An act compelled is like an apple tied to a fruit tree; it did not grow there and has no connection with the life of the tree. A fruit tree that can not bear its own fruit is worthless, and a life that does not reach the point of producing its own right actions, independent of human coercion, is a failure. The comparison may be pressed still further. No quantity of apples tied upon a tree will ever make it produce apples, and even so, no number of right acts imposed upon a child will, in itself, make him do right things voluntarily. This can only come through strengthening in his own soul the processes that lead to right action. The truth of this is proven in the case of thousands of boys who did the right things at home because they were compelled to do so, but when they left home they went wrong. The one who should have nurtured was too busy, or too thoughtless, to take the time to lead into strength and uprightness the thinking and feeling and choosing of the soul while it was developing. It was easier to say peremptorily, “Do this,” with the inevitable result, that when compulsion was removed character gave way because it was weak.
But some one is saying, “That is a very questionable doctrine; ’Let the child do as he pleases, if he don’t want to do the right, don’t force him.’”
Such a deduction from the argument entirely misses the point. The child must do the right, but, in a nutshell—which is the stronger constraint—outer or inner? Which makes character surer, the voice without, saying, ‘You must,’ or the voice within which says it? No external power could have made Paul’s record of service, or Brainerd’s or Paton’s. All the force of the Russian government was powerless to obtain that which each Japanese soldier poured out upon his country’s altar in the fight for supremacy in Manchuria. These deeds are the soul’s response to the most irresistible power in the world—a consuming passion. It was such a passion, intense beyond earthly fathom, that led the Savior through Gethsemane to Calvary.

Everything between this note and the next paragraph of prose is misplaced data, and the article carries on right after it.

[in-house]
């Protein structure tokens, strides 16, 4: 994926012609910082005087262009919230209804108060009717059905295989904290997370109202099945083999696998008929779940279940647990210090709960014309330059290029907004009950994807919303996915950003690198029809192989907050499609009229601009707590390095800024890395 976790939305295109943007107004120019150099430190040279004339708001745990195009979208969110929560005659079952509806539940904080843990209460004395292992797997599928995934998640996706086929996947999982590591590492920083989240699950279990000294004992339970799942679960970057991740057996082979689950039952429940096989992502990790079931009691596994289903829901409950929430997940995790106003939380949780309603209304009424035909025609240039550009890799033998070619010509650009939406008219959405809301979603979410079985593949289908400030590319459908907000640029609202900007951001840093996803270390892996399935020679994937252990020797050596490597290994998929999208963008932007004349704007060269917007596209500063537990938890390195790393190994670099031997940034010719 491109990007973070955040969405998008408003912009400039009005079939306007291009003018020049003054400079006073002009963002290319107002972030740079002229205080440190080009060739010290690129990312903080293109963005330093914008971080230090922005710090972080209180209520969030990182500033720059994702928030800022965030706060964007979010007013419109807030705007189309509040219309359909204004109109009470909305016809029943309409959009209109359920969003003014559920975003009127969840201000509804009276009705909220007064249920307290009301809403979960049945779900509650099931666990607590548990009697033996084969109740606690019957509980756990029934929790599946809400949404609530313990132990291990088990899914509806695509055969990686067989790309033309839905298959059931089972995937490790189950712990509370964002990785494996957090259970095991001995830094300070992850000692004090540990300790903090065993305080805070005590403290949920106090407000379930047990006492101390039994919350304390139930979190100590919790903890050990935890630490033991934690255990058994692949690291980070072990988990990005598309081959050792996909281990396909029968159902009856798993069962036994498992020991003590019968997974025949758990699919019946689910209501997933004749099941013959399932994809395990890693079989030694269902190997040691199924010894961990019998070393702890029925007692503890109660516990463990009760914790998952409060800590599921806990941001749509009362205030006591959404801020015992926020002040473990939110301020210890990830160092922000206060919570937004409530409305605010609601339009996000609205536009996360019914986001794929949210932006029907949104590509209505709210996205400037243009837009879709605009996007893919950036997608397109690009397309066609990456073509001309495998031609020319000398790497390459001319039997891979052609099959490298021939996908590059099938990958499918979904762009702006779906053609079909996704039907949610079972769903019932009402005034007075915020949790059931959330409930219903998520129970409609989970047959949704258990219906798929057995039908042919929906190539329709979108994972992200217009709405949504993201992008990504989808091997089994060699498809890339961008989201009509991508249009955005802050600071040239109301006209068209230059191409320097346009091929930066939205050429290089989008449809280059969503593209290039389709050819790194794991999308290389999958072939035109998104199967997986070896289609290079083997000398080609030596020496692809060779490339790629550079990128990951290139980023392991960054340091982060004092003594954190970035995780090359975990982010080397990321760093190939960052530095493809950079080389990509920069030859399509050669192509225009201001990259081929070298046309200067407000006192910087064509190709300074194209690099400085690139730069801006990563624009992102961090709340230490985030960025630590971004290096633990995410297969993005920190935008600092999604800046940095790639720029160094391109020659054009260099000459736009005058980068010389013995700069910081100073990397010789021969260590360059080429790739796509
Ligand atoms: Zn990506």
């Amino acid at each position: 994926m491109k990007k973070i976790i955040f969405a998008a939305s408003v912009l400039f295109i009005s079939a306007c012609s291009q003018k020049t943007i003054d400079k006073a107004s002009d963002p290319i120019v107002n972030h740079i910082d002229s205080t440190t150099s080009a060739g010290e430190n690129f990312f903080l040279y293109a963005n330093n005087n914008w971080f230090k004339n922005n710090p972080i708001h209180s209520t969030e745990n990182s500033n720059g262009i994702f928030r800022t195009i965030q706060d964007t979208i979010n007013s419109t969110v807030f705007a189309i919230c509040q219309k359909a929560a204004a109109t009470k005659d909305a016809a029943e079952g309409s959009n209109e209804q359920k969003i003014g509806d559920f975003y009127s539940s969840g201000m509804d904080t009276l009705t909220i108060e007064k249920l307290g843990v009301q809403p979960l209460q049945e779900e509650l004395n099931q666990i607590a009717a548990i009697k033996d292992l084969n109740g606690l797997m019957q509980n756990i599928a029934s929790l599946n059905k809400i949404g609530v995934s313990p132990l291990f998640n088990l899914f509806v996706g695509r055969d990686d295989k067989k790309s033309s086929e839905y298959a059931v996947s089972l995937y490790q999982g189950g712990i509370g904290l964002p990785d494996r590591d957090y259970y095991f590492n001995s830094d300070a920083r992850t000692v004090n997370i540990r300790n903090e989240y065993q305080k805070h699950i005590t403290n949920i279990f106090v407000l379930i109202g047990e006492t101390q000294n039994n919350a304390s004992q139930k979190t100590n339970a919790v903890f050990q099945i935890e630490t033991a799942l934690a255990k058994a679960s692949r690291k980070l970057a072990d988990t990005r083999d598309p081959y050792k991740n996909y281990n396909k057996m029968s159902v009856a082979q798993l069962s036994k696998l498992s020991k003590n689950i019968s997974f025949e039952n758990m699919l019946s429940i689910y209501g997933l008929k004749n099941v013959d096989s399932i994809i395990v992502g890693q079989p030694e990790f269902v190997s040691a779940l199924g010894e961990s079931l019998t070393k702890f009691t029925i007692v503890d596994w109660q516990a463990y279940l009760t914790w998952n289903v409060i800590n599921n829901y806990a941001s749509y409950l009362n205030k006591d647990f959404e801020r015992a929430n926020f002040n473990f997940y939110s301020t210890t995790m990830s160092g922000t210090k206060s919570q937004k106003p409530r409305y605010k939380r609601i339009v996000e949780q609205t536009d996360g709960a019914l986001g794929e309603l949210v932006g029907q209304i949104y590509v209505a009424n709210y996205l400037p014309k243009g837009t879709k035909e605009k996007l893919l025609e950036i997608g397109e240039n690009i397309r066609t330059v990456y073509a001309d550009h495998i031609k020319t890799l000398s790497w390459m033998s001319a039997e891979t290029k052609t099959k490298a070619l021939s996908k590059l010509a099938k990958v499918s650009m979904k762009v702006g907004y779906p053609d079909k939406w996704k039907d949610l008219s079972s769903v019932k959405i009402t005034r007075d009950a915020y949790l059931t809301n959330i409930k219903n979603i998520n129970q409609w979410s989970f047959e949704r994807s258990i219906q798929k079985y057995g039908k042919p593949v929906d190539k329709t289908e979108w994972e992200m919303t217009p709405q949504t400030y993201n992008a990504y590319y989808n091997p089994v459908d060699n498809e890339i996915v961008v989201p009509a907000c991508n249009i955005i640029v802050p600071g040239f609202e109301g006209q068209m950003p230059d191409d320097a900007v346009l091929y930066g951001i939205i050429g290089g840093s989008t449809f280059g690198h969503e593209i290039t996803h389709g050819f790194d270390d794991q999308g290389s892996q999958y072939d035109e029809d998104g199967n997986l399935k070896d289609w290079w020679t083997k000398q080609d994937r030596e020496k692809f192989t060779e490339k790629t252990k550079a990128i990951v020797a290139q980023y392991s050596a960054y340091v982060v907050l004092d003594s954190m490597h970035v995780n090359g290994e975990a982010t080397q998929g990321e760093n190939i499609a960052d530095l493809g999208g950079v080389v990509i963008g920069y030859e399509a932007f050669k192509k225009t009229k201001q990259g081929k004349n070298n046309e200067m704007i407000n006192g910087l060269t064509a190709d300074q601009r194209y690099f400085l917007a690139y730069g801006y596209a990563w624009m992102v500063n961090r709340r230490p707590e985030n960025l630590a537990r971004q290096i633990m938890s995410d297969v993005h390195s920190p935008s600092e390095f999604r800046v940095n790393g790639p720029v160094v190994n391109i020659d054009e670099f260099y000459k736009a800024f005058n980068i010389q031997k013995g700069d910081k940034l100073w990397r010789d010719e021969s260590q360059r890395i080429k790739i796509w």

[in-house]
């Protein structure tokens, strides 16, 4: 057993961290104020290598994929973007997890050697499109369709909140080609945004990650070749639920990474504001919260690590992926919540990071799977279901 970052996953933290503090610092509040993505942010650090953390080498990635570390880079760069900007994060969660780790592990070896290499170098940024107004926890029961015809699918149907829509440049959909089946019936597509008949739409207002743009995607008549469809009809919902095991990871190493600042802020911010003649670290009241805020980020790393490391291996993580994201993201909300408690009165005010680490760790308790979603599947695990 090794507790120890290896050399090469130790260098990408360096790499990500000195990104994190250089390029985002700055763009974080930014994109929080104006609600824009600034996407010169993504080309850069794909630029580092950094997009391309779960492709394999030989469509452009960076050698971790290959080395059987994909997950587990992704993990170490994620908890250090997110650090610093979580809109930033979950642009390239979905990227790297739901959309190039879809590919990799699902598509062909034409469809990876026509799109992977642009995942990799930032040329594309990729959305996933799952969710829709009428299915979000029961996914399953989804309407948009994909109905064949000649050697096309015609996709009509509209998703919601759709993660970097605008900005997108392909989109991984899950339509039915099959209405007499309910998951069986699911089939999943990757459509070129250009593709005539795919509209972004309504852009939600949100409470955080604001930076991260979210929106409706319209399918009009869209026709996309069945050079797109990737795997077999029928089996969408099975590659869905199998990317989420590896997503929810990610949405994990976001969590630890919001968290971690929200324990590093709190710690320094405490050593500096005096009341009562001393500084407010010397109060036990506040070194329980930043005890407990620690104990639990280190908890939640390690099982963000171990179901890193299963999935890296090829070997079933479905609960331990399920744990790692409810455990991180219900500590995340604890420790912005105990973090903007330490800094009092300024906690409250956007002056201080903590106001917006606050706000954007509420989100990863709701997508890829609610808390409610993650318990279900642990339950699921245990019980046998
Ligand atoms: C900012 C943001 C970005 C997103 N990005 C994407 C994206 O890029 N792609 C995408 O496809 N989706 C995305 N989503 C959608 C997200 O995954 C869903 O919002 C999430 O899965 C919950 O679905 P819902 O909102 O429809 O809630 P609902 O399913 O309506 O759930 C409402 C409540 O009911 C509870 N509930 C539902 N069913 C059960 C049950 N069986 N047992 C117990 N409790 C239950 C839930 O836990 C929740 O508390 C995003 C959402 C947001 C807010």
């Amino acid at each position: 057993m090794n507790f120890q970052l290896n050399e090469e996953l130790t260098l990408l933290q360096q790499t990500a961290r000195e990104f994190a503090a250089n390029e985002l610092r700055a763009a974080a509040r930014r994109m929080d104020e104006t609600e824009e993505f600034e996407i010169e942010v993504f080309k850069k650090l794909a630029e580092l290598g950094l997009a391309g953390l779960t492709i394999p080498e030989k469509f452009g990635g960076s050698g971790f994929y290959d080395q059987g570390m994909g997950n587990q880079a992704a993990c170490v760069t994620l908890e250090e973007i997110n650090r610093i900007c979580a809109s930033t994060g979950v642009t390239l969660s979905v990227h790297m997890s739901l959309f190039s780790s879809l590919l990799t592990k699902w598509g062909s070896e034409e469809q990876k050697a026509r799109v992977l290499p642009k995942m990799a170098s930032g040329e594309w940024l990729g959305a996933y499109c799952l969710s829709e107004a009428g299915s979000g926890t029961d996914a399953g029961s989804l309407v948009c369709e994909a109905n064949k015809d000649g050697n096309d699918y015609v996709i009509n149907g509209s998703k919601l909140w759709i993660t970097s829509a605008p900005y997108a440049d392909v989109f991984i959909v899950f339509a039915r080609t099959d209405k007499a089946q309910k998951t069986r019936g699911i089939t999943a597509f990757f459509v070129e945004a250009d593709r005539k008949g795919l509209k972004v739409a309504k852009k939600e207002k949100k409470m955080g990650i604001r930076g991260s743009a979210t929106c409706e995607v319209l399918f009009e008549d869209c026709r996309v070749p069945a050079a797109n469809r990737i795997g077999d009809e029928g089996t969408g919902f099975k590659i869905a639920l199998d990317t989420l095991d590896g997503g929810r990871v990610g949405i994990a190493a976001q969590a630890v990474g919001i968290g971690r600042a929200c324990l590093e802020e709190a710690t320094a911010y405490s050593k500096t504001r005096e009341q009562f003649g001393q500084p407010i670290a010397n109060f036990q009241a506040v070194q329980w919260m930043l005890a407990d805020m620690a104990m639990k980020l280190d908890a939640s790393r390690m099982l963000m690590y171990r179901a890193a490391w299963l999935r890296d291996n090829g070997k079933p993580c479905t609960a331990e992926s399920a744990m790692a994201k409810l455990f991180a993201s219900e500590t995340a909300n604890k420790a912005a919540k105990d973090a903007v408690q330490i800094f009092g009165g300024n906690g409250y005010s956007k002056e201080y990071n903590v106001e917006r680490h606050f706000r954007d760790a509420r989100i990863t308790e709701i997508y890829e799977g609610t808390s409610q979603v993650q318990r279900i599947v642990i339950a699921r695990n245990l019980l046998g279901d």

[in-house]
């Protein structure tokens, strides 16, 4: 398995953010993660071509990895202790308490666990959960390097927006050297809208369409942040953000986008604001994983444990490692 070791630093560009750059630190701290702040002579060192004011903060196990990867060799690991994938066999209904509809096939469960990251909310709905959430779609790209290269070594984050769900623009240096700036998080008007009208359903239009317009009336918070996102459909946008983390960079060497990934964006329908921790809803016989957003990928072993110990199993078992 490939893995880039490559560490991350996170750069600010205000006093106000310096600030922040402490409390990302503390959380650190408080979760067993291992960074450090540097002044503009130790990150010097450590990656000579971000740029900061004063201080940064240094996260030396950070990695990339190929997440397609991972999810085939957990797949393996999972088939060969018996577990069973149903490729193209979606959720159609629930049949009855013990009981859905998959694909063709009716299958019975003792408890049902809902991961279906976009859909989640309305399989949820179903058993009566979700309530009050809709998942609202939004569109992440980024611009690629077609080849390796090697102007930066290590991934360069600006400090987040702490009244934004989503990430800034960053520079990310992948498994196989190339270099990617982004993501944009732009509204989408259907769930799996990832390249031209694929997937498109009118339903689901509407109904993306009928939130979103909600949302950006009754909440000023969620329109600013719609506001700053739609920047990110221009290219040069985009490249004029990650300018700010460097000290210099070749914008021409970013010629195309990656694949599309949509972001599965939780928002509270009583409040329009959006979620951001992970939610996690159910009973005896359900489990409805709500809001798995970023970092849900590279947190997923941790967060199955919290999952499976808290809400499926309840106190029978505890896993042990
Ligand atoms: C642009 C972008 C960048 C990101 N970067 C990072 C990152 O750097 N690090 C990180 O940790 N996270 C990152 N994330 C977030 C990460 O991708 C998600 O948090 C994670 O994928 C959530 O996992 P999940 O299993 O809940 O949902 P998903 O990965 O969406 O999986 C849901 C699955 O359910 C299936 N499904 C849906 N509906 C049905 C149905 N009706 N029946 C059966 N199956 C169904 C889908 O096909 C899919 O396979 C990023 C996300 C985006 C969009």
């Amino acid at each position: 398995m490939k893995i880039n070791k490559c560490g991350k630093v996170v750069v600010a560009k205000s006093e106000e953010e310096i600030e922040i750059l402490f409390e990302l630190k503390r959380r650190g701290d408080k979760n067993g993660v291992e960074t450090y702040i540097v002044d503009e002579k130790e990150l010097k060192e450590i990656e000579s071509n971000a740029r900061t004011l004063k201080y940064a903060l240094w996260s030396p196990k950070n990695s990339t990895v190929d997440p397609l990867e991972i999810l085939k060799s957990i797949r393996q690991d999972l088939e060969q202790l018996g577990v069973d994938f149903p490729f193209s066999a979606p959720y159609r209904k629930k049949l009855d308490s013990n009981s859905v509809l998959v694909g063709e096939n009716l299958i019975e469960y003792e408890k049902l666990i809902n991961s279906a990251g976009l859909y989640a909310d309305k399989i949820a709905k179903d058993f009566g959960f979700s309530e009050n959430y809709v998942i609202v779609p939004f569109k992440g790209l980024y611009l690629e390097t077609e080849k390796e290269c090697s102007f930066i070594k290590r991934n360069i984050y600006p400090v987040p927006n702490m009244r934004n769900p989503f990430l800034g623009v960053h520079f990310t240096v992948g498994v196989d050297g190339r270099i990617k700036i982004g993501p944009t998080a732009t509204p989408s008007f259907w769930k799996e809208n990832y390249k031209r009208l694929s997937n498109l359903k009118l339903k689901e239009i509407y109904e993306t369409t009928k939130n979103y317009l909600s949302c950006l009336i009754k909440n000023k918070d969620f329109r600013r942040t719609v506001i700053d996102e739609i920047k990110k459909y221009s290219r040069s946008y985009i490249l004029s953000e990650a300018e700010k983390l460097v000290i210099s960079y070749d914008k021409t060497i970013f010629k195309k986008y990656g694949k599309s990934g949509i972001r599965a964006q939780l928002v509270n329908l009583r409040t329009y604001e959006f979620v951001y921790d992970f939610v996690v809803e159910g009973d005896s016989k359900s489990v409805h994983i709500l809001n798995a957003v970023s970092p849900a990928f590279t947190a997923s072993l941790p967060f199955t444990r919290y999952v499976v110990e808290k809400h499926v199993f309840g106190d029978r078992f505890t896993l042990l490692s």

Because this is so, the Heavenly Father’s effort to secure right action from His children is not evident in external compulsion. Through His favor and fellowship, the joy of His approval, the peace that passeth understanding, the “Well done,” the eternal reward, He endeavors to arouse love for Himself and what He desires, in order that His will may be chosen.
According to this Divine pattern human nurture labors. At the very first, the parent must make choice for the child, but earlier than is usually appreciated, definite training may be begun. The loving smile of the mother and her known wish, her approval or disapproval, her recognition and encouragement, the knowledge that, “Whatsoever a man soweth that must he also reap,” gained through bearing the penalty or enjoying the reward of each choice, the right course made attractive in the story of some one who chose it, or, most magnetic of all, in the life of the one who is nurturing, all these will begin to arouse the inner constraint that compels, and with glad acquiescence the soul will say, “Necessity is laid upon me.”